The fiscal year 2013 state budget is $53 billion, not counting federal money. The total state contribution for TRS and the state pension systems in FY 2013 is $7.5 billion. There is enough money. The question is, as it has always been: where will that $53 billion be spent?
For TRS, the state’s contribution in FY 2013 is $2.7 billion, which is 5 percent of the entire state budget.
Left alone under current state law, the pension systems get fixed over the next 34 years – but this fix is expensive, will take a long time and carries serious consequences. The fix works if the state continues to pay its entire annual contribution – which is a lot of money every year – and if Tier II members continue to subsidize the system – which is fundamentally unfair to them.
Under current state law, Tier II members pay the same contribution to the state from every paycheck that Tier I members pay – 9.4 percent. However, because the Tier II member benefit costs less than the Tier I member benefit, the Tier II members are paying the entire cost of their benefit and a little extra. About 36 percent of the Tier II member’s 9.4 percent salary contribution is a subsidy that offsets the costs of Tier I benefits.
Between 2012 and 2038, the number of Tier II members paying into TRS will continue to grow and eventually will eclipse the number of Tier I members paying contributions, so the Tier II subsidy will continue to grow.
In fiscal year 2038, TRS estimates show that the System will be 68 percent funded and by 2046 will be 90 percent funded. The Tier II subsidy will be so large that by FY 2038 the state’s annual contribution will be devoted to paying off the unfunded liability. The entire annual cost of pensions after 2038 is paid for by members. According to estimates, the state’s annual contribution in FY 2038 is $9.1 billion and tops out at $10.2 billion in FY 2045, but in the next year drops substantially to $1.3 billion.
Finally, the Civic Committee’s latest suggestions to reform the pension code are contradictory and will not, taken together, lower the state’s costs.
While the first three suggestions drastically reduce benefits for retired members and therefore the overall cost, these savings are wiped out by the Committee’s fifth proposal – to have TRS and the pension systems “immediately” lower their assumed rates of investment return to 5.5 percent.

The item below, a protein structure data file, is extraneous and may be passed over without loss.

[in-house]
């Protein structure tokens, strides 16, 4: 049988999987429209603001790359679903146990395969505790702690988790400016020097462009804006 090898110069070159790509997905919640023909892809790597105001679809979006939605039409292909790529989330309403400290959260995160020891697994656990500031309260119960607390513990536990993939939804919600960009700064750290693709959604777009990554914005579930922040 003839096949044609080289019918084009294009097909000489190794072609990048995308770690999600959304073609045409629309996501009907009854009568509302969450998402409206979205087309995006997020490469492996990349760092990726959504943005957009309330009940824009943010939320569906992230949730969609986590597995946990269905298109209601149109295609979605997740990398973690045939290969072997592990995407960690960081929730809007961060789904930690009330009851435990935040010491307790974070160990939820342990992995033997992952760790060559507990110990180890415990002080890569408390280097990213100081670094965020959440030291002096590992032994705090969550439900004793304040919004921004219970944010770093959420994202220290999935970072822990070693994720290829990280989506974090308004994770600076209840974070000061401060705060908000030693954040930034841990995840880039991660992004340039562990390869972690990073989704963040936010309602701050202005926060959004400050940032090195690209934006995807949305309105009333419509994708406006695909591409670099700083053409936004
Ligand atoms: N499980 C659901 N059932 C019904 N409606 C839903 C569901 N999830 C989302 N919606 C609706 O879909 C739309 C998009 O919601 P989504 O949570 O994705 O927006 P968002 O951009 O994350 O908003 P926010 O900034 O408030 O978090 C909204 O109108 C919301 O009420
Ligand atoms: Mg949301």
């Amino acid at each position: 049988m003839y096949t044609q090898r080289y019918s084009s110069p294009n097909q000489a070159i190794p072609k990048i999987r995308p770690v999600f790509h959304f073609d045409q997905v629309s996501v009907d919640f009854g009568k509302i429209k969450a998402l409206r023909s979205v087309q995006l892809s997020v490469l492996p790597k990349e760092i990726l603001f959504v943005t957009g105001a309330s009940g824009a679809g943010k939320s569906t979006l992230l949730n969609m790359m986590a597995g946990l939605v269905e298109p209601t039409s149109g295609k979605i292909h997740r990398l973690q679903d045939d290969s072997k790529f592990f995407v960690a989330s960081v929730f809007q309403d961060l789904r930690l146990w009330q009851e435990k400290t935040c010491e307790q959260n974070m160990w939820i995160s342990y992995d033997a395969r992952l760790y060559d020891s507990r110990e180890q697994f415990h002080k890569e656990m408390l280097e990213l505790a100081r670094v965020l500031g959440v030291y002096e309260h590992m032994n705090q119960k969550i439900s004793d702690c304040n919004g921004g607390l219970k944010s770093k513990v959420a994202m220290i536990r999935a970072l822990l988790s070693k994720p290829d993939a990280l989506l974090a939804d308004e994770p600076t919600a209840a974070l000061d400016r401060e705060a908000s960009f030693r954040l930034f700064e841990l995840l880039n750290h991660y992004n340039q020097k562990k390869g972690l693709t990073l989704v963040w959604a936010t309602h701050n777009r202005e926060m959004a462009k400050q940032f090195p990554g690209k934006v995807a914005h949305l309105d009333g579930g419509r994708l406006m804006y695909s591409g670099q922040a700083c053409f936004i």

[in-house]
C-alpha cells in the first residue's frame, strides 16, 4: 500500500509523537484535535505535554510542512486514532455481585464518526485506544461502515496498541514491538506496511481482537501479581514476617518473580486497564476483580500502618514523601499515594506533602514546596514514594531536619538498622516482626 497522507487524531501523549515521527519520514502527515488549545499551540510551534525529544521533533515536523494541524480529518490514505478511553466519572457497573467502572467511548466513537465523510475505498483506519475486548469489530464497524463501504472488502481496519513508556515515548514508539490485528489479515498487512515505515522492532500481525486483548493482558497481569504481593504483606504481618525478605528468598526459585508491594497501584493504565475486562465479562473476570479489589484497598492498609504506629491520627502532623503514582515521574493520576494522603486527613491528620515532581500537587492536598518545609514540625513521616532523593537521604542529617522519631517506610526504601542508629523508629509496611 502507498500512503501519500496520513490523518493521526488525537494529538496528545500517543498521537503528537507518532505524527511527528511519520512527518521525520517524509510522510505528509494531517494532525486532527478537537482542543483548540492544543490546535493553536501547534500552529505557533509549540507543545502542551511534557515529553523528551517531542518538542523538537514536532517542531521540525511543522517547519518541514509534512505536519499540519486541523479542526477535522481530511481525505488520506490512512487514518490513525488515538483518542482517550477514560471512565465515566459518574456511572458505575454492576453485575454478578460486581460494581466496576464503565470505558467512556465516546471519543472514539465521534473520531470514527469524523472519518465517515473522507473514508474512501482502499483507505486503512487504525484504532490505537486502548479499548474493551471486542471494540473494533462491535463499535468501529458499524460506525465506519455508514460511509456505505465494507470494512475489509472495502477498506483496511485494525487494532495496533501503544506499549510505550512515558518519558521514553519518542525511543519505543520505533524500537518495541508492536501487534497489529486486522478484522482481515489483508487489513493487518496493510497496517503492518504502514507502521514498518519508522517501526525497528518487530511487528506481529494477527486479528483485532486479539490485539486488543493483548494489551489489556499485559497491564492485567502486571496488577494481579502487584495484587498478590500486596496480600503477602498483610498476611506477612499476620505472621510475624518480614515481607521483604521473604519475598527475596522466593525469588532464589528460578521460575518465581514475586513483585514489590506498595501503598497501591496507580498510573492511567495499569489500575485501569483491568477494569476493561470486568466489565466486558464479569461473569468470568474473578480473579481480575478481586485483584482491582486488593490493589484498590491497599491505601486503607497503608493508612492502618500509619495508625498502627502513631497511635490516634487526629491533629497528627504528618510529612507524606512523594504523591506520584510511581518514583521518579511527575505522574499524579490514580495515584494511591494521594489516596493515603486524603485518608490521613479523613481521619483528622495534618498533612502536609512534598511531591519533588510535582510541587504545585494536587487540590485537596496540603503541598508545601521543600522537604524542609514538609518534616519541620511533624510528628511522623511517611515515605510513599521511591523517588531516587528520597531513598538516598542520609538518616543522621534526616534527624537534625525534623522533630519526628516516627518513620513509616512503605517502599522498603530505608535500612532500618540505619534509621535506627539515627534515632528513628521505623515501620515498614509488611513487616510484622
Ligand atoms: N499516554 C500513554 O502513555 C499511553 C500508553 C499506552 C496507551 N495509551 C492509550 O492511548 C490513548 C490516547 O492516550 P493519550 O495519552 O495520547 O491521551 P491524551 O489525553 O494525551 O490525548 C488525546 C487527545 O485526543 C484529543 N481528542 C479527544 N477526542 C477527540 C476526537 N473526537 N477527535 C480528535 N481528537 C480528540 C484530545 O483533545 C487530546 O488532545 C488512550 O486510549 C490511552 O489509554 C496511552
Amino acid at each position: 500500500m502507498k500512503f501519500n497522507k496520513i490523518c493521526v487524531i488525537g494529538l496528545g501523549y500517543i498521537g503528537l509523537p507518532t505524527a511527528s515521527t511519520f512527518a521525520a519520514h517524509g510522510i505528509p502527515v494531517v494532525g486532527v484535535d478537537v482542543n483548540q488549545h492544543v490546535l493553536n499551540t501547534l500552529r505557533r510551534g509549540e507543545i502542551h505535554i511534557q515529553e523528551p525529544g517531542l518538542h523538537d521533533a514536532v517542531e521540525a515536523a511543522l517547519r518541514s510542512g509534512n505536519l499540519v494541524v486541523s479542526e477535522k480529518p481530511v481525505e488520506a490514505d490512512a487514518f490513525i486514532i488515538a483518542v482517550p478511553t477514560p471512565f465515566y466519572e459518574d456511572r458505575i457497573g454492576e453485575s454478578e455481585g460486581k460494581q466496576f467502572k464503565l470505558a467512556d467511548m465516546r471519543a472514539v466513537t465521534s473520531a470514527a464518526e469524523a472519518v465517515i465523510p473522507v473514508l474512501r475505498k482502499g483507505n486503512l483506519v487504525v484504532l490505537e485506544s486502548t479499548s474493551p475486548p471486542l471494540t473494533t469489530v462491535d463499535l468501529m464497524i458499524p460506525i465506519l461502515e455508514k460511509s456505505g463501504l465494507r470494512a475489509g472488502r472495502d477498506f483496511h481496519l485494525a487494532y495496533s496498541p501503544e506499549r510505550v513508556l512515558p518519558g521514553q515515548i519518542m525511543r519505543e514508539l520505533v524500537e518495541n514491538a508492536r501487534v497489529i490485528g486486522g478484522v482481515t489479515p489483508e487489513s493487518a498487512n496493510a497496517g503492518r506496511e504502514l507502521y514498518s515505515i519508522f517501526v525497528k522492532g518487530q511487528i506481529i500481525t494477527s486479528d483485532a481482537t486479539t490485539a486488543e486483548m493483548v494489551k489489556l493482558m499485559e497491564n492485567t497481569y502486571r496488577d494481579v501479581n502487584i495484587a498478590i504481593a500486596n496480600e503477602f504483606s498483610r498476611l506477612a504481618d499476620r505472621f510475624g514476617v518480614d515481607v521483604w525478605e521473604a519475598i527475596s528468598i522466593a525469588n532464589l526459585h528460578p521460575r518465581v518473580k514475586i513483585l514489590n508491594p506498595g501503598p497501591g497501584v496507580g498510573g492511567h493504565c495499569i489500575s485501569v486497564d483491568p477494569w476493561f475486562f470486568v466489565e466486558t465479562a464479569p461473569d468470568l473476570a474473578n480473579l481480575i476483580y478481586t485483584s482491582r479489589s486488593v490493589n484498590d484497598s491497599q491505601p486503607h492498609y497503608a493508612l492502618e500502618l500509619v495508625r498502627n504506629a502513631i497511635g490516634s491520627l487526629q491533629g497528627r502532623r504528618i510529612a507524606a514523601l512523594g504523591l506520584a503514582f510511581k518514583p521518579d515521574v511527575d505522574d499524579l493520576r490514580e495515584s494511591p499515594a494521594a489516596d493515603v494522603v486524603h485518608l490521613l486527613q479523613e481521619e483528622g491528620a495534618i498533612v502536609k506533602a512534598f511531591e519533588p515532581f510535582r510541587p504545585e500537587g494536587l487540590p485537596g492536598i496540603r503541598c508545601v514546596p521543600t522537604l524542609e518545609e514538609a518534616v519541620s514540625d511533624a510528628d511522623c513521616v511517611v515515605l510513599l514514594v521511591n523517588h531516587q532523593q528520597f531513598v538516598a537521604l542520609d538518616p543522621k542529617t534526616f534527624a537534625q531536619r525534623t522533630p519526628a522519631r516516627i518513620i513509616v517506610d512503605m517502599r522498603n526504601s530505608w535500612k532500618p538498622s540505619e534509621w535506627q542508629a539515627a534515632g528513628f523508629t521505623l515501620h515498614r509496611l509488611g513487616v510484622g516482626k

The current TRS assumed rate of return is 8 percent. Lowering the rate of 8 percent to 5.5 percent will automatically increase the state’s cost every year by billions of dollars. When you assume that TRS will be earning less from investments, the state must pay more to meet the total cost of pensions because total contributions from members and school districts is a revenue stream set by state law.
For FY 2014, TRS lowered its assumed rate of return from 8.5 percent to 8 percent. That 0.5 percentage point reduction alone added $473 million to the state’s annual contribution.
The Committee’s fourth suggestion – shifting the annual cost of pensions to local governments – does nothing to lower costs for taxpayers. The proposal is just a transfer of responsibility from a larger group of taxpayers to a smaller group of taxpayers. The cost of the pensions remains the same. For TRS, the shift means that the annual cost of a pension for a school district’s teachers will not be spread out statewide among millions of taxpayers, but only spread among thousands of people who live in that school district, much like the way municipalities pay for the pension costs for police and firefighters.
Better Government Association Report on TRS Investment Fees – April 18, 2012
Issue: The Chicago Sun-Times and WBBM-TV published a report written by the Chicago-based Better Government Association that compared Teachers’ Retirement System investment results between 2001 and 2010 with fees paid to external money managers hired to invest our members’ money. The report said that during this decade, TRS spent $1.3 billion on fees, yet the average investment rate of return for the decade was 3.7 percent, well below the System’s target of 8.5 percent.
Discussion: While the numbers are true, the comparison does not provide an accurate picture of TRS investments. It’s like comparing apples and oranges. The real comparison is between fees paid and investment revenue earned. Those statistics tell a different story: